Andreas could tell Wagner didn’t recognize him. No wonder. Andreas was much thinner than he had been in 1918. His cheeks were sunken. The bags under his eyes were heavy and purplish. He’d let his hair grow longer and sometimes he’d forget to wash it. And of course, whereas Wagner had ordered Andreas around when he was a biped, today, here on the street, with his hat upturned on his right knee, he had just the one leg, though there was some confusion in his mind about which was real and which was not.

“Here’s a little something to keep you going, soldier. Carry on,” said Wagner. “And hold yourself like the hero that you are. That’s an order.” Wagner spun around and walked away, his black shoes gleaming in the midday August sun.

Andreas looked at the mark note. He took it from his hat and rolled it into a tight tube the size of a cigarette. He inserted the tube in his nose and rested his head against the wall of the Rathaus. It pleased him to think that more than a few people would do a double take when they saw something protruding from his nostril.

“Hitler’s the man who will save us. Have you seen what’s going on in Munich? He’s the one,” blurted the stump. It sounded like a car door slamming, abrupt and mechanical, the same sound Manfred’s voice had when he talked about politics.

“So you want to fight another war? Is that it, Herr Stump?” shouted Andreas.

A young woman, pretty, no more than eighteen Andreas guessed, turned her head away as she came out of the Rathaus. She reminded him of his fiancé, Margaretha, who had visited him just once in the hospital. She came to tell him she was marrying someone with whom she’d fallen in love a month or so before Andreas’s little snooze in the bomb crater. Margaretha was tall, slim, brunette, like the young woman whose figure disappeared around the corner as Andreas watched. He blushed thinking of her having seen him with the rolled up money in his nose.

“We’ll fight the war that needs to be fought. We’ll avenge you and your fallen comrades,” insisted the stump.

Andreas recalled Manfred’s letters from the home front during the war. His younger brother had written of guilt and frustration not being able to fight while older brothers, cousins, friends, and fathers were dying. Already then, Manfred wrote that German youth would arise to fight another war, undoing the horrors and losses of the present. Now, in 1922, Manfred’s thinking had become even more extreme. Young Germans his age would achieve a truly apocalyptic victory this time, a rapture in the trenches. They’d prove their superiority over the men who were now mere shadows of the jubilant, vigorous soldiers of eight summers ago.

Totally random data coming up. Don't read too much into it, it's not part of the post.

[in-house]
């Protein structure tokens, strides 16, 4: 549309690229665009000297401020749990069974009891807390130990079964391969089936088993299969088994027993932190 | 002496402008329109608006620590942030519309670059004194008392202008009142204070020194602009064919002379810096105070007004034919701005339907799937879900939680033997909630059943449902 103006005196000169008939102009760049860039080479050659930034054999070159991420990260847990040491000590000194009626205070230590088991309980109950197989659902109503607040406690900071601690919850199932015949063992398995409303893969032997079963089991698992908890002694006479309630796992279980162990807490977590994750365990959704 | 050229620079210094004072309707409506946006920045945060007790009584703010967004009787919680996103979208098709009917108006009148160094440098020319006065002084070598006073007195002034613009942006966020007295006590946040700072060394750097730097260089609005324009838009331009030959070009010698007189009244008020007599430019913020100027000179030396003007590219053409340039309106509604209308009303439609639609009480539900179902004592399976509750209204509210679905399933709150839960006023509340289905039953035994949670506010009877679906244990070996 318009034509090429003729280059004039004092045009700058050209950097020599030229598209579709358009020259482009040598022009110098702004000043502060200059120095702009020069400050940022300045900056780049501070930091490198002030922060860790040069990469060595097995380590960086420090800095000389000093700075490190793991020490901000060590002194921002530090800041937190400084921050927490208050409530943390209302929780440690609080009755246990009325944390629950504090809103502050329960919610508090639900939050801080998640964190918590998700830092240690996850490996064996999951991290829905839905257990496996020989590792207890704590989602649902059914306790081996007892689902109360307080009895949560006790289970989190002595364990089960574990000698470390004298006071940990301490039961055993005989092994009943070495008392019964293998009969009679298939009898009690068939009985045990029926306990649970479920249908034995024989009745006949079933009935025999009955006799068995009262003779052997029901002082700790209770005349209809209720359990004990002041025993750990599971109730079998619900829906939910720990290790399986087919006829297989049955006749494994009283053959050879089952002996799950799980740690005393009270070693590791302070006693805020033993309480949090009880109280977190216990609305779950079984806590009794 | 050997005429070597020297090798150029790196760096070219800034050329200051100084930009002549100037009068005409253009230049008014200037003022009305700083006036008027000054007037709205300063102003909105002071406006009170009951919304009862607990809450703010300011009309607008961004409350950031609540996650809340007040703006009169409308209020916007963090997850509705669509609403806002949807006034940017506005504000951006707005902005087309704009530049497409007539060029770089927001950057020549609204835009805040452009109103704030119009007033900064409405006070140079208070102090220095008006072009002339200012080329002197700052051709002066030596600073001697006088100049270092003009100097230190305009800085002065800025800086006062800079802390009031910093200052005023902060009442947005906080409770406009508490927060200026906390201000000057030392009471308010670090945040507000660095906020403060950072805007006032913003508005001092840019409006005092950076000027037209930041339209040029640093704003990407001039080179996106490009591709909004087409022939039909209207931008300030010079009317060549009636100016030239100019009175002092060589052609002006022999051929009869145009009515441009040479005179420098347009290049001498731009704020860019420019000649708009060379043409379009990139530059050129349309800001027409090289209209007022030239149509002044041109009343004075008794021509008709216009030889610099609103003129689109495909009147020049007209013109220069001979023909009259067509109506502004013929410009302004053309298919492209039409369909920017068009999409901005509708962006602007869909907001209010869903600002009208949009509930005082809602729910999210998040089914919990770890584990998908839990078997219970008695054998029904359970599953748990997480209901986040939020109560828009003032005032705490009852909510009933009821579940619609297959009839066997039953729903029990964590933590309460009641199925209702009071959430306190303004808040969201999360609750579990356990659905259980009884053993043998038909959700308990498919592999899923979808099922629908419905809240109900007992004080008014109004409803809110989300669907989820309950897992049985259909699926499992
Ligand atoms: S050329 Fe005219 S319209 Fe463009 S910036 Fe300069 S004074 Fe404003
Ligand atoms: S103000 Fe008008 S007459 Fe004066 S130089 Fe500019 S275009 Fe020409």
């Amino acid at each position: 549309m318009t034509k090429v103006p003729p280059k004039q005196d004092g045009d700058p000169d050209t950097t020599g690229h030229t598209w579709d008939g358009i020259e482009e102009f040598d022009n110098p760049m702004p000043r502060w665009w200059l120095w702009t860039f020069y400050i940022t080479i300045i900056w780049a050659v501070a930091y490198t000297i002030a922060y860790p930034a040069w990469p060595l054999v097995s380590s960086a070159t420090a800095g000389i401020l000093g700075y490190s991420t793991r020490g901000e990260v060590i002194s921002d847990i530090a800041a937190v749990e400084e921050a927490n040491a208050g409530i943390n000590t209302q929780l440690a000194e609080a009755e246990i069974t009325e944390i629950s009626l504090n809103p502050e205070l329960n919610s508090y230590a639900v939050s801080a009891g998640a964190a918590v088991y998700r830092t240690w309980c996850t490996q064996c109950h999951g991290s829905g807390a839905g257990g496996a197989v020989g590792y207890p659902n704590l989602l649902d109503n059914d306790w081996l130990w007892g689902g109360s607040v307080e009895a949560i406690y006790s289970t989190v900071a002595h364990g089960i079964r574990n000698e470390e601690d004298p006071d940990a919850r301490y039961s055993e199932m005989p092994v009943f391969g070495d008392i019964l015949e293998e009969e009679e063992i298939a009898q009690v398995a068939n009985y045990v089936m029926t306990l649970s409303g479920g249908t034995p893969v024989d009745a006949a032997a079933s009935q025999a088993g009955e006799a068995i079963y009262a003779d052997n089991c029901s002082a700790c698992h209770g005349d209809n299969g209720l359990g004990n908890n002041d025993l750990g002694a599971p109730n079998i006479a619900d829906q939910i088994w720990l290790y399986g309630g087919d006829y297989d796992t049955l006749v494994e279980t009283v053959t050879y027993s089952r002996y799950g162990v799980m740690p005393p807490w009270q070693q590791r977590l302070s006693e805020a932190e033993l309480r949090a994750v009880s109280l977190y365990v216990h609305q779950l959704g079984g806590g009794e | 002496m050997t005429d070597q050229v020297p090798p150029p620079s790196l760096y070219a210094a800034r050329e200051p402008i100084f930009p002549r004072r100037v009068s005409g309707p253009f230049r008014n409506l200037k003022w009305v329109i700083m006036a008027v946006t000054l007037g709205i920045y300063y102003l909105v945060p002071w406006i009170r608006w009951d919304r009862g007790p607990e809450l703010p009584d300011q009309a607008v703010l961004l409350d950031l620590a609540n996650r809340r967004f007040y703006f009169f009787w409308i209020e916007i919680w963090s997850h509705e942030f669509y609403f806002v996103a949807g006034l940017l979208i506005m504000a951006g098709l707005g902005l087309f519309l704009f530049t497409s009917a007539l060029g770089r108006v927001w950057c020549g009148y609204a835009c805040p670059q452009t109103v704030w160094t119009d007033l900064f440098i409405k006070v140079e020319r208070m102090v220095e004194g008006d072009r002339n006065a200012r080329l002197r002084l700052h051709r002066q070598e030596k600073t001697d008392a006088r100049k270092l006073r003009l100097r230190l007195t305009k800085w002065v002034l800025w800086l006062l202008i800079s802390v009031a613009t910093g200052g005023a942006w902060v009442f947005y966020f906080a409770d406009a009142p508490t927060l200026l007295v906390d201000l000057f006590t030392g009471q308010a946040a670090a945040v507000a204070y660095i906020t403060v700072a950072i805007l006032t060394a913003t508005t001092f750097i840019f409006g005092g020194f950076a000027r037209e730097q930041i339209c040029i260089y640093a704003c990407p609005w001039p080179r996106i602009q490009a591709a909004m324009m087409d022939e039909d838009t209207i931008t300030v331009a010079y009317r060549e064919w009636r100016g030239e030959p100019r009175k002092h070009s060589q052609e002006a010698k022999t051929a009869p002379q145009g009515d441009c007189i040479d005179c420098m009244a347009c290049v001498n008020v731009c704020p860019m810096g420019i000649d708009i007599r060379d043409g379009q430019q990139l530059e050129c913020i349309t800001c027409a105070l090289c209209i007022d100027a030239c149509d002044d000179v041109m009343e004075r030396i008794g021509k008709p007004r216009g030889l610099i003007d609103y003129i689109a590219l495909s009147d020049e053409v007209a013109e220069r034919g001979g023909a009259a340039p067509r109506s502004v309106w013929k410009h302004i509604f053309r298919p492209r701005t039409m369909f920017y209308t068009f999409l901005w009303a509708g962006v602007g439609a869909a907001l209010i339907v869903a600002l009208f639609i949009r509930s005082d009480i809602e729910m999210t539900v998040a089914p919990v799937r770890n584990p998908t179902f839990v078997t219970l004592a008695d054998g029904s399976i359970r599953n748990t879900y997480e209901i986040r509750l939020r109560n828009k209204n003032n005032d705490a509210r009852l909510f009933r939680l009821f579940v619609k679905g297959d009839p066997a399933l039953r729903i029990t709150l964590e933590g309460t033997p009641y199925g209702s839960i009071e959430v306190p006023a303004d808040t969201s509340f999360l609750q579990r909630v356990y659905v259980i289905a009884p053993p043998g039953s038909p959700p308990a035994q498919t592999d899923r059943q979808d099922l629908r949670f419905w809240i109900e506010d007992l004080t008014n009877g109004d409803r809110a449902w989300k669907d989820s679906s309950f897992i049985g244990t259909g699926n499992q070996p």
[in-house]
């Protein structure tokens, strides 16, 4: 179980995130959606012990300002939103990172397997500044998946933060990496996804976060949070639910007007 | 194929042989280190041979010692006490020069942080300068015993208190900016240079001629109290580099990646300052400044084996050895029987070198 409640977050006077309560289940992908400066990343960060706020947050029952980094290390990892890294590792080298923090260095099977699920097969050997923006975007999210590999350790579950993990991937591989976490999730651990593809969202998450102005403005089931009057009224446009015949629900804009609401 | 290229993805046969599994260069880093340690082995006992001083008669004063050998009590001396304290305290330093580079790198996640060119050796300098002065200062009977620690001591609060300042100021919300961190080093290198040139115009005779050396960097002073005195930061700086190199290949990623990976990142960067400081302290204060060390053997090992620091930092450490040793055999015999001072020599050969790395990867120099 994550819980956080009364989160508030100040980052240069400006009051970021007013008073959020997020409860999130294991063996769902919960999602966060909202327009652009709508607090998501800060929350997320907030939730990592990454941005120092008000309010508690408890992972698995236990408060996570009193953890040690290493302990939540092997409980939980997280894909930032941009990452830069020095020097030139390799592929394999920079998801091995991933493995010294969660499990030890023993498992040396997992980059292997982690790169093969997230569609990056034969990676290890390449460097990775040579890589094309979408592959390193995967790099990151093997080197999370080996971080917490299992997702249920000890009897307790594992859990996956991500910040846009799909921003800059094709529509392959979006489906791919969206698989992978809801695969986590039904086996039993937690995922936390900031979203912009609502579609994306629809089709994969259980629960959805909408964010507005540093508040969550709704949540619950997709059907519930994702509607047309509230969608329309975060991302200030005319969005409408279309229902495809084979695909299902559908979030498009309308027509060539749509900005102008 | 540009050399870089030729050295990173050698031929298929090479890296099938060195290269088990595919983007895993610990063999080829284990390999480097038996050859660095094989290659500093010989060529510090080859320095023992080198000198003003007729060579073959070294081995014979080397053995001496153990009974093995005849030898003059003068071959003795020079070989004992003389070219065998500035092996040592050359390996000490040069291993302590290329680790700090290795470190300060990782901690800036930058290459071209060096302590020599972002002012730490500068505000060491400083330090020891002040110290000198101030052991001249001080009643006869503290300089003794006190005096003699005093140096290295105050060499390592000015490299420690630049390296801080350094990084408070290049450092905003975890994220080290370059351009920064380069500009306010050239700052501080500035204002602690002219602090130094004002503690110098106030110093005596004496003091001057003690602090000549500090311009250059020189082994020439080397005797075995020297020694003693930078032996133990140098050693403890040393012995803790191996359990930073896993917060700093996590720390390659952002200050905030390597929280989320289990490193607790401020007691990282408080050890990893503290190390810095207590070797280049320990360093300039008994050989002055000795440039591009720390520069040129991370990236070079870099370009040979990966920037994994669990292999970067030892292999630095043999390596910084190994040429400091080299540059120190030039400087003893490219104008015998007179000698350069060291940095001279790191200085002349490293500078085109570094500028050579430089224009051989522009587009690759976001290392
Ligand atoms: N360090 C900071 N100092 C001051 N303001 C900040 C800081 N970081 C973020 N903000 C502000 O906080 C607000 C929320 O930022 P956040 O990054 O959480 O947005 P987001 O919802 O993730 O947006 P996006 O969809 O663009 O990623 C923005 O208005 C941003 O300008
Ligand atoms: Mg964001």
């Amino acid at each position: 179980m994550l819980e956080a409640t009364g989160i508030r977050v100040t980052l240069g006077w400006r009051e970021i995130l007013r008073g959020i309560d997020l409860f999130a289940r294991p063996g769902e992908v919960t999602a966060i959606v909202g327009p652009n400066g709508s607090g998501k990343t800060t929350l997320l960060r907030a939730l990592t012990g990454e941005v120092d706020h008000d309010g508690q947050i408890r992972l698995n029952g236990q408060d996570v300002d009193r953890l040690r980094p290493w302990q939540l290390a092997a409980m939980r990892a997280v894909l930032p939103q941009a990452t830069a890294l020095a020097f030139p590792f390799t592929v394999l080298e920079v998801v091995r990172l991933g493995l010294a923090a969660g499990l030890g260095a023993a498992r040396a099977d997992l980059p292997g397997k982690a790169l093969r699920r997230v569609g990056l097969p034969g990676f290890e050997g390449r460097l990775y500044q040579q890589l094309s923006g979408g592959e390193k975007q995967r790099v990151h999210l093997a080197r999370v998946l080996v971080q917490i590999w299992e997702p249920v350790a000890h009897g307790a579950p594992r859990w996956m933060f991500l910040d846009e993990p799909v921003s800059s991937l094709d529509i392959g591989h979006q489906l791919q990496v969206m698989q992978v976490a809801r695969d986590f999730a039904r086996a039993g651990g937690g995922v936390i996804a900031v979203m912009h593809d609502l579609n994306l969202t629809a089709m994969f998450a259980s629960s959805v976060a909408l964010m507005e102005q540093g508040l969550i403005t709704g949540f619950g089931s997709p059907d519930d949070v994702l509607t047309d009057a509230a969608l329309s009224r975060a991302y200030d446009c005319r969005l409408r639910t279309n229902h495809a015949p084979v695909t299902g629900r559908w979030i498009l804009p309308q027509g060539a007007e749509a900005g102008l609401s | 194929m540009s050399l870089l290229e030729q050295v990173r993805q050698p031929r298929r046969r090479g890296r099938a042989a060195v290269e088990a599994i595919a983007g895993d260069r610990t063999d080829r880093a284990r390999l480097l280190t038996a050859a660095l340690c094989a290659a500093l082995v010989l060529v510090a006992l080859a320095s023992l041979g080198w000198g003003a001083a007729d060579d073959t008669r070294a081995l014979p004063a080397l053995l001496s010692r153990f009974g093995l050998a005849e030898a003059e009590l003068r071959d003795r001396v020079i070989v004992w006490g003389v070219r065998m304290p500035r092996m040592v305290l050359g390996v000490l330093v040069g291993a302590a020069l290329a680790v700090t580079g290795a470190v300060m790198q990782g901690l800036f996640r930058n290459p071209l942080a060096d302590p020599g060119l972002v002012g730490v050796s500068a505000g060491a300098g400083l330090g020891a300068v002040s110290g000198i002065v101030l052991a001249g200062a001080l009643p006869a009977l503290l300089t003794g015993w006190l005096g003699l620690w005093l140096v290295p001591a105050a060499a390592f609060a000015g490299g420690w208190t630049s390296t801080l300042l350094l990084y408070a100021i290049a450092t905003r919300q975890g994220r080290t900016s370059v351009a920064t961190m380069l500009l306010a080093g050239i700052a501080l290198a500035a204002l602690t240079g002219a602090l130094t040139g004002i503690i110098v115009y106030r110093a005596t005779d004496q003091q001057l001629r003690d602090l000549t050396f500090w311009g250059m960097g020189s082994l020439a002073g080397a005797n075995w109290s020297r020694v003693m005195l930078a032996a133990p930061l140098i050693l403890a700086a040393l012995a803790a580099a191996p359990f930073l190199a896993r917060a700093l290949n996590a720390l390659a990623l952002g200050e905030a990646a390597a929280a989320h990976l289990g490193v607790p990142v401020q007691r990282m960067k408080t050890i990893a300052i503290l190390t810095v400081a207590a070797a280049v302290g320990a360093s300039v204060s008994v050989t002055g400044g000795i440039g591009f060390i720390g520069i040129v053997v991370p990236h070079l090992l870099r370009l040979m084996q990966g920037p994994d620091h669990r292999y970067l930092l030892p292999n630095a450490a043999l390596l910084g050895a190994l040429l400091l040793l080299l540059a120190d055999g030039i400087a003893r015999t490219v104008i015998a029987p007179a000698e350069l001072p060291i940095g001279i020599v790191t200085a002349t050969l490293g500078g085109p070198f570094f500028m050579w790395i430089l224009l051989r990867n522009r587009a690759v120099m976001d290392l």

Andreas took the rolled-up mark from his nose. He pulled his cigarette lighter from his trouser pocket, held it to the mark, and placed it on the concrete next to him. “A mark gained, a mark lost,” he said aloud as it burned. “Everything flowing, receding. Everything detritus. Be gone mayfly, and die.”

*  *  *

Two weeks later, the day of the big march. The party was organizing up north as well as in Munich. They would march right past the Rathaus. The crowd would join in nationalistic chants and praise the military. “I’ll rake in some cash today, oh yes,” said Andreas to no one in particular. It would be the first time he would see his brother in uniform. Manfred had just joined the party, and he would appear in the brown shirt and pants, the black jackboots, the red-black-white armband. “What does a fascist clotheshorse look like?” Andreas asked Frau Henninger, who shrugged her shoulders.

By ten in the morning, the crowd already lined the street. Andreas cursed. If he wanted to see Manfred, he would have to get up on his crutches and get a spot along the curb. No telling how long he would have to stand that way. He consulted the stump, which for once spoke reasonably. It told him he was wounded. He was unwell. It would be too exhausting standing for so long. Stay in your regular spot, it told him. Let the people come to you and give a suffering war hero some chump change. Let those younger and more energetic do the fighting now. Let them have their war, if not on the battlefield, then in the streets against Commies and Jews and flappers and faggots. Let The New Man of the Hour, that dashing Führer, lead them.

The march started. A band played patriotic and military songs. The crowd cheered as the brownshirts strutted by. They went round and round the square. Andreas imagined how his brother looked in his uniform. From the stump he heard that Manfred was among the best marchers, straight and true, demonstrating military precision. A man of gravitas. Despite Andreas’s hatred of the stump, he loved hearing it use Latin words.

Andreas looked down at his fedora, which was almost full. One of his best days ever, thanks to the munificence of the good Bürger—and the party, of course, which made this all possible.

Just then, the stump began to act up. It clenched, relaxed, then clenched again. It thumped the gray sidewalk, softly at first, then harder. Andreas pressed on it but it wouldn’t stop. Soon it was hurting him, thumping on the ground like an out-of-control beaver’s tail slapping the water. Andreas heard it shout slogans along with the crowd. “Germany Awake!” and “Death to Jews,” and “Against the Shame of Versailles.”

Before long Andreas unclenched his teeth and smiled. He recalled again that fleeting sense of harmony he felt four years ago when he lay in the soundless void of mud and smoke. He had a sudden impulse to rise up on his crutches and give a speech. But he resisted. He decided to enjoy the sense of superiority that came with knowing there was no need to avenge the last war because it had never ended. He knew the people around him, like the stump, lived a false reality. He, Andreas, holder of the Iron Cross 2nd Class, knew the real reality, the lasting unity underneath it all, as sure and enduring as the shattered leg that had twisted at a right angle away from his body.

Above the slogans and military music and marching and the stump pounding its fleshy self into the concrete, now dark with blood and sweat, Andreas began to scream, “I have my leg! I have my leg! I have my leg!”

___

My history books have won Guggenheim and other awards, but in the last two years I’ve turned to writing fiction and poetry. I have short stories published in Eclectica, Blinking Cursor, and Sleetmagazine, and poetry forthcoming in Avocet. I teach at the University of Wisconsin-Madison.


One Response to “Response to the Mayfly”

  1. Adan Yong says:

    Souls in the Waves…

    Fantastic Morning, I just stopped in to visit your web site and imagined I’d say I enjoyed myself….